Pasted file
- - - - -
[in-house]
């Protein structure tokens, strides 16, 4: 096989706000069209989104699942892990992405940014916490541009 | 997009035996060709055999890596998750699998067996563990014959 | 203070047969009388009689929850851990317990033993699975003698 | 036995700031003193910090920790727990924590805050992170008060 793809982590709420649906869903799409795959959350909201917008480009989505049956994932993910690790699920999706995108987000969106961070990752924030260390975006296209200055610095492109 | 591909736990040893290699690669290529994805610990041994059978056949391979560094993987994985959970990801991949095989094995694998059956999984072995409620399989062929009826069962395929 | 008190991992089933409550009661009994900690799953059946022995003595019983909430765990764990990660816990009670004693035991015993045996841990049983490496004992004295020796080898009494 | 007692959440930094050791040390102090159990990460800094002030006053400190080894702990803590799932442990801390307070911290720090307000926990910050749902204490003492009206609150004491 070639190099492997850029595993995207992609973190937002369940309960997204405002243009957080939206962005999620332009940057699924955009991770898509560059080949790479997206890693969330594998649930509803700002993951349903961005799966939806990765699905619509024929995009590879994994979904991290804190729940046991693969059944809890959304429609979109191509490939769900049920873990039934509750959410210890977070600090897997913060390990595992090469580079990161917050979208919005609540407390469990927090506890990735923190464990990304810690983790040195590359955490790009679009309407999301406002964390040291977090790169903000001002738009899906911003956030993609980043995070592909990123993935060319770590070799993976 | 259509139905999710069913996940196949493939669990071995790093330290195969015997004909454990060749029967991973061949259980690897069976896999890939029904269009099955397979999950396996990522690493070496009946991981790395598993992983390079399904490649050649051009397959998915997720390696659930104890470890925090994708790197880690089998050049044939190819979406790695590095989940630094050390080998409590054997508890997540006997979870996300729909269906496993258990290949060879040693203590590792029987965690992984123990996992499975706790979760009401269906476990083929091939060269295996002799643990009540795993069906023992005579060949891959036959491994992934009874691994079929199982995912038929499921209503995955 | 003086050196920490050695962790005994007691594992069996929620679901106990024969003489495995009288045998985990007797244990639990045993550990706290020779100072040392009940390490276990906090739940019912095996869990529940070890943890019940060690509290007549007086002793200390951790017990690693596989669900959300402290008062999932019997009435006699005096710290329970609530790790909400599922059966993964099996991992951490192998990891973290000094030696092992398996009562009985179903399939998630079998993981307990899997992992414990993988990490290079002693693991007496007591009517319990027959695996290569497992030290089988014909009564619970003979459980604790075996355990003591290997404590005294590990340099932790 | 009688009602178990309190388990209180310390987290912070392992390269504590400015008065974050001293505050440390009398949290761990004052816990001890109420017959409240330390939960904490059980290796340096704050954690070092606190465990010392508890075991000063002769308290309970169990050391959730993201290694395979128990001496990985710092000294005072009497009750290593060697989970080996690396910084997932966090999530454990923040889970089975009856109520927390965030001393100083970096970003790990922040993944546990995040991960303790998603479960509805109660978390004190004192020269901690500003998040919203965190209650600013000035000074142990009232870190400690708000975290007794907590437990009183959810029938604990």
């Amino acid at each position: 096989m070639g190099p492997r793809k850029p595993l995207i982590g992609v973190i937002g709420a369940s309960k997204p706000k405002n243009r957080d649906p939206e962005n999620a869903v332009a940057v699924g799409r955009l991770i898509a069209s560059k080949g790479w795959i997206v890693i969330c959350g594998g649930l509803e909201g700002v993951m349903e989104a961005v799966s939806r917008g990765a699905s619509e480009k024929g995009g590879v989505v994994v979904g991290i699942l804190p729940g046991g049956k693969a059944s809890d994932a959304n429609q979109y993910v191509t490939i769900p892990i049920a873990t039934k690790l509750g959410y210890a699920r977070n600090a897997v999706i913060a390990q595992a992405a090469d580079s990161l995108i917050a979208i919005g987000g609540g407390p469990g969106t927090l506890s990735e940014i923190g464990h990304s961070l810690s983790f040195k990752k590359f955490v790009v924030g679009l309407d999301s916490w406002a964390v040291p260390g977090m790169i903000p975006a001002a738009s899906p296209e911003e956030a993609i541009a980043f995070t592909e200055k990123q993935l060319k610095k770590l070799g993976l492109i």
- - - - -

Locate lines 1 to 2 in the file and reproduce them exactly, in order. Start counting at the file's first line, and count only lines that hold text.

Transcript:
[in-house]
């Protein structure tokens, strides 16, 4: 096989706000069209989104699942892990992405940014916490541009 | 997009035996060709055999890596998750699998067996563990014959 | 203070047969009388009689929850851990317990033993699975003698 | 036995700031003193910090920790727990924590805050992170008060 793809982590709420649906869903799409795959959350909201917008480009989505049956994932993910690790699920999706995108987000969106961070990752924030260390975006296209200055610095492109 | 591909736990040893290699690669290529994805610990041994059978056949391979560094993987994985959970990801991949095989094995694998059956999984072995409620399989062929009826069962395929 | 008190991992089933409550009661009994900690799953059946022995003595019983909430765990764990990660816990009670004693035991015993045996841990049983490496004992004295020796080898009494 | 007692959440930094050791040390102090159990990460800094002030006053400190080894702990803590799932442990801390307070911290720090307000926990910050749902204490003492009206609150004491 070639190099492997850029595993995207992609973190937002369940309960997204405002243009957080939206962005999620332009940057699924955009991770898509560059080949790479997206890693969330594998649930509803700002993951349903961005799966939806990765699905619509024929995009590879994994979904991290804190729940046991693969059944809890959304429609979109191509490939769900049920873990039934509750959410210890977070600090897997913060390990595992090469580079990161917050979208919005609540407390469990927090506890990735923190464990990304810690983790040195590359955490790009679009309407999301406002964390040291977090790169903000001002738009899906911003956030993609980043995070592909990123993935060319770590070799993976 | 259509139905999710069913996940196949493939669990071995790093330290195969015997004909454990060749029967991973061949259980690897069976896999890939029904269009099955397979999950396996990522690493070496009946991981790395598993992983390079399904490649050649051009397959998915997720390696659930104890470890925090994708790197880690089998050049044939190819979406790695590095989940630094050390080998409590054997508890997540006997979870996300729909269906496993258990290949060879040693203590590792029987965690992984123990996992499975706790979760009401269906476990083929091939060269295996002799643990009540795993069906023992005579060949891959036959491994992934009874691994079929199982995912038929499921209503995955 | 003086050196920490050695962790005994007691594992069996929620679901106990024969003489495995009288045998985990007797244990639990045993550990706290020779100072040392009940390490276990906090739940019912095996869990529940070890943890019940060690509290007549007086002793200390951790017990690693596989669900959300402290008062999932019997009435006699005096710290329970609530790790909400599922059966993964099996991992951490192998990891973290000094030696092992398996009562009985179903399939998630079998993981307990899997992992414990993988990490290079002693693991007496007591009517319990027959695996290569497992030290089988014909009564619970003979459980604790075996355990003591290997404590005294590990340099932790 | 009688009602178990309190388990209180310390987290912070392992390269504590400015008065974050001293505050440390009398949290761990004052816990001890109420017959409240330390939960904490059980290796340096704050954690070092606190465990010392508890075991000063002769308290309970169990050391959730993201290694395979128990001496990985710092000294005072009497009750290593060697989970080996690396910084997932966090999530454990923040889970089975009856109520927390965030001393100083970096970003790990922040993944546990995040991960303790998603479960509805109660978390004190004192020269901690500003998040919203965190209650600013000035000074142990009232870190400690708000975290007794907590437990009183959810029938604990």